Let’s imagine your job involves launching customer-facing products. They can either be physical items or virtual software applications. You’re required to collaborate with several different teams within the company to ensure the product is launched successfully and customers are happy.
Who are you? A Product Marketer or a Product Manager?
Both answers are technically correct. But if you’re interested in working in product development, you’ll need to understand the subtle differences between these two roles.
This article will help you make a clear distinction between product marketing and product management.
What is Product Marketing?
Product Marketing is the process of bringing an existing product to the market.
Marketing a product involves several steps including positioning, messaging, and launching. Product Marketers are responsible for helping the sales team understand the product, so they can effectively sell it to the target customers.
The process of marketing aims to create a high demand for the product, among the customers in the market.
Product Marketing includes product research, product story development, content creation, product launch planning, community engagement, and sales training.
Together with developing a buyer profile and understanding buyer motivations, a Product Marketer analyzes market data, creates strategies surrounding the product, and researches the competition.
These professionals work closely with researchers, designers, and customer-related resources in the company to get a clear picture of the customer requirements. They also work with other teams to develop communications for marketing and create access points where the customers can engage with the company.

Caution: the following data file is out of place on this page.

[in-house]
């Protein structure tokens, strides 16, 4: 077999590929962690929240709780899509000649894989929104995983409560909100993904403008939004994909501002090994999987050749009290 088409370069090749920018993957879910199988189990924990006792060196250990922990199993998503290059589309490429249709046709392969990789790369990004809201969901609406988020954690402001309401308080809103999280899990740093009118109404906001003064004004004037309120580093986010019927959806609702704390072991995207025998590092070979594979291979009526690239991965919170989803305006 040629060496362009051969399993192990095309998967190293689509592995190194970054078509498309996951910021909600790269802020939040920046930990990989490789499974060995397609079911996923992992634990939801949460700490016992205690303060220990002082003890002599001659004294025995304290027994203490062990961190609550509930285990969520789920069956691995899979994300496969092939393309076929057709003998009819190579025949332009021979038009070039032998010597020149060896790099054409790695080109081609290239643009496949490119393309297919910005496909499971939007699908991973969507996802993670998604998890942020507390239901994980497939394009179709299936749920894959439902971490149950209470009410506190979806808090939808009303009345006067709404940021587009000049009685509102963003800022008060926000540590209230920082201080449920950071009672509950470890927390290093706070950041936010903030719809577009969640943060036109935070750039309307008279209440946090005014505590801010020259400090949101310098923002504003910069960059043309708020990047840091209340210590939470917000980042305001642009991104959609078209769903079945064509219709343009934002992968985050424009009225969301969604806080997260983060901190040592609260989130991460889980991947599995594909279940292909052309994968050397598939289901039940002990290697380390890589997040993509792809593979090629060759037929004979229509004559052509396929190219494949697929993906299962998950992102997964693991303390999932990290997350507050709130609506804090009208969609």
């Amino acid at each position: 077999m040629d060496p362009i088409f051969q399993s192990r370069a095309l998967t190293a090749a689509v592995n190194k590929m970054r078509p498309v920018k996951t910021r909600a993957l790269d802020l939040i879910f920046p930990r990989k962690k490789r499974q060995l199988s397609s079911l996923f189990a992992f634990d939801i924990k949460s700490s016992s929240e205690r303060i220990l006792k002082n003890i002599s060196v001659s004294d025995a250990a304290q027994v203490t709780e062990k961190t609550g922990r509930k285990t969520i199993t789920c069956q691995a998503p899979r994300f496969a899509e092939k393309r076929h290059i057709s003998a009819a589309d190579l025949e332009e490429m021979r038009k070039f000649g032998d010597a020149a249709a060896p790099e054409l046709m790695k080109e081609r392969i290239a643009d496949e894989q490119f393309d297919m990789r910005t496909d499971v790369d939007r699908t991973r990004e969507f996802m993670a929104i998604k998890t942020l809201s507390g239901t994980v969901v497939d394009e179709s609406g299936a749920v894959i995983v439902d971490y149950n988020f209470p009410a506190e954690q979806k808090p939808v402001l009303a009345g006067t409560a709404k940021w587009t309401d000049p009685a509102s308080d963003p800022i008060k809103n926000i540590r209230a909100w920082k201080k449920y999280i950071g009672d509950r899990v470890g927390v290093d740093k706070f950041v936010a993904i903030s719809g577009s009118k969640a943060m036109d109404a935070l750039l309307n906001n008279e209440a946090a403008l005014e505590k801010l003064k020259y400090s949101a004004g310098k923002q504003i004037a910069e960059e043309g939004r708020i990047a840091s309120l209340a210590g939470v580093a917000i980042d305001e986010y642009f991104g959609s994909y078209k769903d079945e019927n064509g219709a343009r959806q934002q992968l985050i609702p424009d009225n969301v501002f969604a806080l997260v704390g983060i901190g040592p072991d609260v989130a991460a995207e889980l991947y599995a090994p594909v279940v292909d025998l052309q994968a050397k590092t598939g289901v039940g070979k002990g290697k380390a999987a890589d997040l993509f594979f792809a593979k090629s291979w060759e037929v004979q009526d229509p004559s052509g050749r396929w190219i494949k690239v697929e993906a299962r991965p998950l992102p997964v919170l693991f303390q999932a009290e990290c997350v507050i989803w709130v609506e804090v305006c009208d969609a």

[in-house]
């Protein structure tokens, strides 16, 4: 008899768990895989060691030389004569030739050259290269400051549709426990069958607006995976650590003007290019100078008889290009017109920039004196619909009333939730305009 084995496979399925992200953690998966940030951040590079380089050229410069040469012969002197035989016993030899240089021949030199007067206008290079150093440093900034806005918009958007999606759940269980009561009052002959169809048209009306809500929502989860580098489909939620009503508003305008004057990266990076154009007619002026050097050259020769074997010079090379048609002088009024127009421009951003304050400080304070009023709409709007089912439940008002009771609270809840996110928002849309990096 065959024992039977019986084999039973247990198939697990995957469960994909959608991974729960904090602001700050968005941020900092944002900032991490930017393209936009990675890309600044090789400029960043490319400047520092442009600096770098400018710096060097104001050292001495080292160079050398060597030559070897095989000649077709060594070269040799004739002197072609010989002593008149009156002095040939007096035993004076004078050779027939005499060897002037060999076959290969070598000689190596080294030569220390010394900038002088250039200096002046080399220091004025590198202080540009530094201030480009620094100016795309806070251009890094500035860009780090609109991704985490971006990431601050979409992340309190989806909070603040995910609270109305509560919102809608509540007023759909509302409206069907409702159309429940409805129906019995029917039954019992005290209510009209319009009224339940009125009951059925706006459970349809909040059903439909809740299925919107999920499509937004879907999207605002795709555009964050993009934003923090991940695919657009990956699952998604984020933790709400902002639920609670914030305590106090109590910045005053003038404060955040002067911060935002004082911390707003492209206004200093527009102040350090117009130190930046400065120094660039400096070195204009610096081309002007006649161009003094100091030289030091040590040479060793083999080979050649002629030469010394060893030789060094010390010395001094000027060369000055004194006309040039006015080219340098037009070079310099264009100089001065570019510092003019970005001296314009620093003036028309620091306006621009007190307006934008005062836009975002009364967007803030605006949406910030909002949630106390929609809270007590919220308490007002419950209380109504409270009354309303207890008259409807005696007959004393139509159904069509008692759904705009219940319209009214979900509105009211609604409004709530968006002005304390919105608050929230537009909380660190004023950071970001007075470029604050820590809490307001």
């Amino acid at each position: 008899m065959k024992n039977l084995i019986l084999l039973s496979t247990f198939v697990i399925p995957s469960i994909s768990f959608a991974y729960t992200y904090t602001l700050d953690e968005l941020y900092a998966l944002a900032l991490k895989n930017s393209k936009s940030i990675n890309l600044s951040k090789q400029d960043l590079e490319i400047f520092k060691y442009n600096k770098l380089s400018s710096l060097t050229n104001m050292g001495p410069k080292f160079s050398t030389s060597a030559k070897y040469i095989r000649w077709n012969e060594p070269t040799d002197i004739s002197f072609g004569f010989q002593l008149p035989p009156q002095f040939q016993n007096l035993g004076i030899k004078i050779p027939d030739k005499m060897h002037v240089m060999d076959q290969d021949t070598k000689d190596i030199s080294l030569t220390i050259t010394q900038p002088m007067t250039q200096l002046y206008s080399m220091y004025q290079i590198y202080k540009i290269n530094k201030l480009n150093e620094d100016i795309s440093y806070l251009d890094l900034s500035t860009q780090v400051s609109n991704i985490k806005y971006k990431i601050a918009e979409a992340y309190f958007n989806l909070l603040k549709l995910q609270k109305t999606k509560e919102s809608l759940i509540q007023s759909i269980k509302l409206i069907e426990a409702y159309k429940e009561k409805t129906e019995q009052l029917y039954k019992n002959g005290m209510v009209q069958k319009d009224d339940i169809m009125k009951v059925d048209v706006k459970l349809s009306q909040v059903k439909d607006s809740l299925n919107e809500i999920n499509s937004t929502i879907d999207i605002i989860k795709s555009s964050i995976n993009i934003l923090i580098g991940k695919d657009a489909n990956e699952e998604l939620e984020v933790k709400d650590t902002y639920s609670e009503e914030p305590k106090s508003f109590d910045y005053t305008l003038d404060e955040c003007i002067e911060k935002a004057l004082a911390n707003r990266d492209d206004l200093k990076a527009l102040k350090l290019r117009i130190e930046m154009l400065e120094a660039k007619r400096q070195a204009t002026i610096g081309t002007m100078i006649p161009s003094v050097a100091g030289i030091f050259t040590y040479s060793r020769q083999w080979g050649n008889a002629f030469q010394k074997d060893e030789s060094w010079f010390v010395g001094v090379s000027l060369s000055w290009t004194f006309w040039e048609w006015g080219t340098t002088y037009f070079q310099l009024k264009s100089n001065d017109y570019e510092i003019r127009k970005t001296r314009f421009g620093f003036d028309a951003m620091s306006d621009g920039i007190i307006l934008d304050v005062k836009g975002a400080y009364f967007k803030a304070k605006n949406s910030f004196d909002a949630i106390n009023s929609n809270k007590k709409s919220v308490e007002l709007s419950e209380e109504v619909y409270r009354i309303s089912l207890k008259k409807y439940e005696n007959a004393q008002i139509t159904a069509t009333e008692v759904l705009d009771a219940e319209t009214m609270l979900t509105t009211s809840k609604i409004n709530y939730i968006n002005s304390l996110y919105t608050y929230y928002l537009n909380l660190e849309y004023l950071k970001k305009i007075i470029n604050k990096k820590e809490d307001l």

The high-level goal of a Product Marketer is to find ways to acquire and retain customers for the company.
What is Product Management?
Product Management is concerned with developing a new product from scratch.
Everything from planning, forecasting, and design, to development, verification, pricing, and launch.
Product Marketing comes under the umbrella of Product Management. Product Management also includes research, defining the product vision, developing a strategic plan, communicating the vision to stakeholders, creation, and maintenance of the product roadmap.
One of the most important responsibilities of a Product Manager is to create a vision and develop a product roadmap. The vision is created by understanding customer demands. Pain points must be identified by conducting user interviews and analyzing market metrics.
Product Management is concerned with a broad range of high-level strategic goals. A Product Manager does not need to fully understand the low-level details of the manufacturing and development process. This responsibility is left to the engineers.
In larger companies, the management makes a divide between Product Managers and Project Managers. The latter works separately to assign projects, while the former is focused on identifying exactly what customer problems to solve, and is typically a part of an EPD (engineering, product, design) organization.
How to Get Hired As A Product Marketer or Product Manager
Apart from technical knowledge, to be successful in product marketing the following skills will help set you apart from the competition: